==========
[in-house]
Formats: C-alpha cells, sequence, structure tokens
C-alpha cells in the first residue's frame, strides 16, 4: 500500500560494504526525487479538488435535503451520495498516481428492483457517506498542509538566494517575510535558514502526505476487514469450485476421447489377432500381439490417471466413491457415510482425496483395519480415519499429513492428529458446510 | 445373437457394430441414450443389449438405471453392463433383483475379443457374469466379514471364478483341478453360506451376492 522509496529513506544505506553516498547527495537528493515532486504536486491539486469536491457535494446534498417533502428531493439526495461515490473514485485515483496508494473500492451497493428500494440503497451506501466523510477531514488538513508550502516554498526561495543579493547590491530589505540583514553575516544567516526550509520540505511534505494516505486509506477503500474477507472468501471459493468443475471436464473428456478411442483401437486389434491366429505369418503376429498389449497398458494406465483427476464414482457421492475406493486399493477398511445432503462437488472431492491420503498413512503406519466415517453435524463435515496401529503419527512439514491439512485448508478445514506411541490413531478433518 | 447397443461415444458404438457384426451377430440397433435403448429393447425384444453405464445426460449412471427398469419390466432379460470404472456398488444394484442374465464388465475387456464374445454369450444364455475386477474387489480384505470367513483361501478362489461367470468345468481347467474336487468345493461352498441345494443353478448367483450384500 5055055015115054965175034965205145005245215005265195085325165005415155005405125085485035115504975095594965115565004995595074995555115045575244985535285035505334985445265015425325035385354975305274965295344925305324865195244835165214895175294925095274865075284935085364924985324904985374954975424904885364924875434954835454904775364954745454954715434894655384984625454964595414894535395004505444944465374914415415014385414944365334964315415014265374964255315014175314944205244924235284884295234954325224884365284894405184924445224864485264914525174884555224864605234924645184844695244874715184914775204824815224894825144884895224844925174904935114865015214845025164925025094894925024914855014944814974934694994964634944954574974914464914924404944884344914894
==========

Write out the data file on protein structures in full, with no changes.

[in-house]
Formats: C-alpha cells, sequence, structure tokens
C-alpha cells in the first residue's frame, strides 16, 4: 500500500560494504526525487479538488435535503451520495498516481428492483457517506498542509538566494517575510535558514502526505476487514469450485476421447489377432500381439490417471466413491457415510482425496483395519480415519499429513492428529458446510 | 445373437457394430441414450443389449438405471453392463433383483475379443457374469466379514471364478483341478453360506451376492 522509496529513506544505506553516498547527495537528493515532486504536486491539486469536491457535494446534498417533502428531493439526495461515490473514485485515483496508494473500492451497493428500494440503497451506501466523510477531514488538513508550502516554498526561495543579493547590491530589505540583514553575516544567516526550509520540505511534505494516505486509506477503500474477507472468501471459493468443475471436464473428456478411442483401437486389434491366429505369418503376429498389449497398458494406465483427476464414482457421492475406493486399493477398511445432503462437488472431492491420503498413512503406519466415517453435524463435515496401529503419527512439514491439512485448508478445514506411541490413531478433518 | 447397443461415444458404438457384426451377430440397433435403448429393447425384444453405464445426460449412471427398469419390466432379460470404472456398488444394484442374465464388465475387456464374445454369450444364455475386477474387489480384505470367513483361501478362489461367470468345468481347467474336487468345493461352498441345494443353478448367483450384500 5055055015115054965175034965205145005245215005265195085325165005415155005405125085485035115504975095594965115565004995595074995555115045575244985535285035505334985445265015425325035385354975305274965295344925305324865195244835165214895175294925095274865075284935085364924985324904985374954975424904885364924875434954835454904775364954745454954715434894655384984625454964595414894535395004505444944465374914415415014385414944365334964315415014265374964255315014175314944205244924235284884295234954325224884365284894405184924445224864485264914525174884555224864605234924645184844695244874715184914775204824815224894825144884895224844925174904935114865015214845025164925025094894925024914855014944814974934694994964634944954574974914464914924404944884344914894